Guts, determination, belief, heart and spirit are just some of the words that could be used to sum up our performance in our Europa League Quarter-Final. A never say die attitude got the score back to Basel 2 Spurs 2 to force extra time, but an energy sapping additional period left little in the tank when it came to converting spot kicks.
This was a tremendous effort from a Tottenham team missing key figures. The game was heavily influenced by tactical switches, as both coaches made use of their benches, but also by Spurs having to play extra time with ten men.
Basel set up and tactics
Coach Murat Yakin had promised the Basel would play on the front foot by “putting on pressure and creating chances.” He sent his side out in the same 4-3-3 that had drawn at White Hart Lane, but this time with Philipp Degen and Park Joo-Hoo returning from suspension at the full back positions.
As looked at in the Tottenham tactics for Basel vs Spurs, both players were looking to get forward and support the attack as often as they could. Degen was much more involved than Park, with the Swiss Side moving the ball forward down the right side for the majority of the match.
Fabian Frei once again anchored the midfield, with Mohamed Elneny and Geoffrey Serey Die playing narrow and then shuttling out wide to provide additional cover to their full backs.
Up front, the trio of Valentin Stocker, Marco Streller and Mohamed Salah worked their intertwining magic, especially on their opening goal. For large parts of the 90 minutes they were kept at arms length by a determined Tottenham side that shielded the centre.
Spurs set up and tactics
Andre Villas-Boas lined the lads up in what flitted between a 4-3-3 and a 4-1-4-1. Scott Parker was anchoring a space at the base of midfield with Lewis Holtby just ahead of him and Moussa Dembele often operating as the most advanced player of the trio.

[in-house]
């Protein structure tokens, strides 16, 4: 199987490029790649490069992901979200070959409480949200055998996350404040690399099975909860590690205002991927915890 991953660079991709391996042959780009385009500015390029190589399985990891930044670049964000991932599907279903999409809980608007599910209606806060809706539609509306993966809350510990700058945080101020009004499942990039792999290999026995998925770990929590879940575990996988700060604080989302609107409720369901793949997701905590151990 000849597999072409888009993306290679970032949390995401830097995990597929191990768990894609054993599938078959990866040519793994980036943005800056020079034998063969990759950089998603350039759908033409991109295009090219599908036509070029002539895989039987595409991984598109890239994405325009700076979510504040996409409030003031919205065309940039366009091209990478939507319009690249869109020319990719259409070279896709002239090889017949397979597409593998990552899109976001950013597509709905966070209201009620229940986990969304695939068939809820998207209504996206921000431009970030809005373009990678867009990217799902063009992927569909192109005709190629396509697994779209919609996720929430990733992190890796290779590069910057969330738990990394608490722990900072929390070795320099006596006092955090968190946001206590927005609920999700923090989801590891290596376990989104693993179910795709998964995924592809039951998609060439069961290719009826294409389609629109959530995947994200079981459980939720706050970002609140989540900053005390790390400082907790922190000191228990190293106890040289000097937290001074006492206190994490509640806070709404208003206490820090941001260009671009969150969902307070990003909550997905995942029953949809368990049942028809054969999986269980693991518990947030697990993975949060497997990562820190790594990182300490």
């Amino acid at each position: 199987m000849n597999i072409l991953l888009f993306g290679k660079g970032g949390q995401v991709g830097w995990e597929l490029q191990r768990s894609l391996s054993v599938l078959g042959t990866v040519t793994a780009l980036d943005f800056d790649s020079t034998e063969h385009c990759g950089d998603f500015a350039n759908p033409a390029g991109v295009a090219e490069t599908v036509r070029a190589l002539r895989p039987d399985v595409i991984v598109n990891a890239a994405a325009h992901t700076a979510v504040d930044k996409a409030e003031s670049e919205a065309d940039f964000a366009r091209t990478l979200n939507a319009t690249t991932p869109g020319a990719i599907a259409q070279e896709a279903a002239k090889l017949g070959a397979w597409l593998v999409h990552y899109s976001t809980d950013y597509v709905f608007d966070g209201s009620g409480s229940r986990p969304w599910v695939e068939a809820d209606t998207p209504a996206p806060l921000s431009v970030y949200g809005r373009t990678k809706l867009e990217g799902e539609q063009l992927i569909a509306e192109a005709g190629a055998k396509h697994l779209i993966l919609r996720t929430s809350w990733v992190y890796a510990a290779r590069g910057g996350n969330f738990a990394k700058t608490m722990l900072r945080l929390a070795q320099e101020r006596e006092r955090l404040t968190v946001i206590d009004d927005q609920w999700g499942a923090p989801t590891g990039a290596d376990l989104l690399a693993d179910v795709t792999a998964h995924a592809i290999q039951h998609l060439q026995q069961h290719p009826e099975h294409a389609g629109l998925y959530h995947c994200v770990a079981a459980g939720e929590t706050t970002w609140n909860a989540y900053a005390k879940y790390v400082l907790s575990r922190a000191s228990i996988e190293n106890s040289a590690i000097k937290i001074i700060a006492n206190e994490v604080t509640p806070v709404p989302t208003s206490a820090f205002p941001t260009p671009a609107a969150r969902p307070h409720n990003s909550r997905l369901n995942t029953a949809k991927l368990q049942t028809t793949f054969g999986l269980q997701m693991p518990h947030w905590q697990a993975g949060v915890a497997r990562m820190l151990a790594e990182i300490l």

This helped force Basel out of the centre and towards the flanks in the final third, as well as causing them to play a large amount of long balls to move the play forward.
We looked at how to keep Basel from moving the ball through the central channels in the Basel vs Spurs preview and this trio did an effective job.
Clint Dempsey playing narrow on the right aided them, as the American was always looking to move in to central locations. Over on the left, Gylfi Sigurdsson once again tried to play with as much width as possible, but also helped his full back.
Up front, Emmanuel Adebayor was doing a good job holding the ball up when it was played long from the back and also running the channels. Lewis Holtby found him in the first half with a neatly chipped ball over the Basel defence, but the scourge of Adebayor’s play all night, his finishing, let him down.
Spurs open the scoring
Spurs dictated much of the early tempo through possession based passing, whilst Basel seemed to be nervous now that they had something to hold on to.
Clint Dempsey opened the scoring after a defensive error from Aleksandar Dragovic let him in, but the build-up was very clever.
Spurs kept the ball for a long time just prior to the strike and Basel seemed to sag off when Vertonghen received the ball high up on the halfway line once more. Jan then played an incisive through pass, but Dempsey spotted the lane through the inside left channel very early and pointed where he wanted the ball to go.
Vertonghen’s pass caused Dragovic to slide and miss-time his clearance, which kind of highlighted Basel’s cagey start. A very focussed Dempsey then rounded the keeper to score.
Salah through our inside left channel once more
Spurs 2 Basel 2 at the Lane saw Mohamed Salah open up our inside left channel and the diminutive Egyptian provided the Basel equaliser from here.
Dempsey’s strike seemed to kick start a nervous Basel side in to gear.
After their own defensive error, they forced one from Moussa Dembele, who held the ball too long when he should have passed out of the zone to Jan Vertonghen earlier.
Kyle Naughton was caught hopelessly out of position, leaving Mohamed Salah free through our inside left channel to stab home after a heavy first touch.
This passage of play apart, we did a decent job of keeping Salah from charging in through this inside channel in order to shoot or cut the ball back during 90 minutes.
In the first leg, the Egyptian had given Benoit Assou-Ekotto a torrid time, but here Kyle Naughton was quick to get to his first touch, with help from Gylfi Sigurdsson tracking back. The boundless energy of Scott Parker and Lewis Holtby was also stopping him from coming back inside, keeping him mostly out towards the right.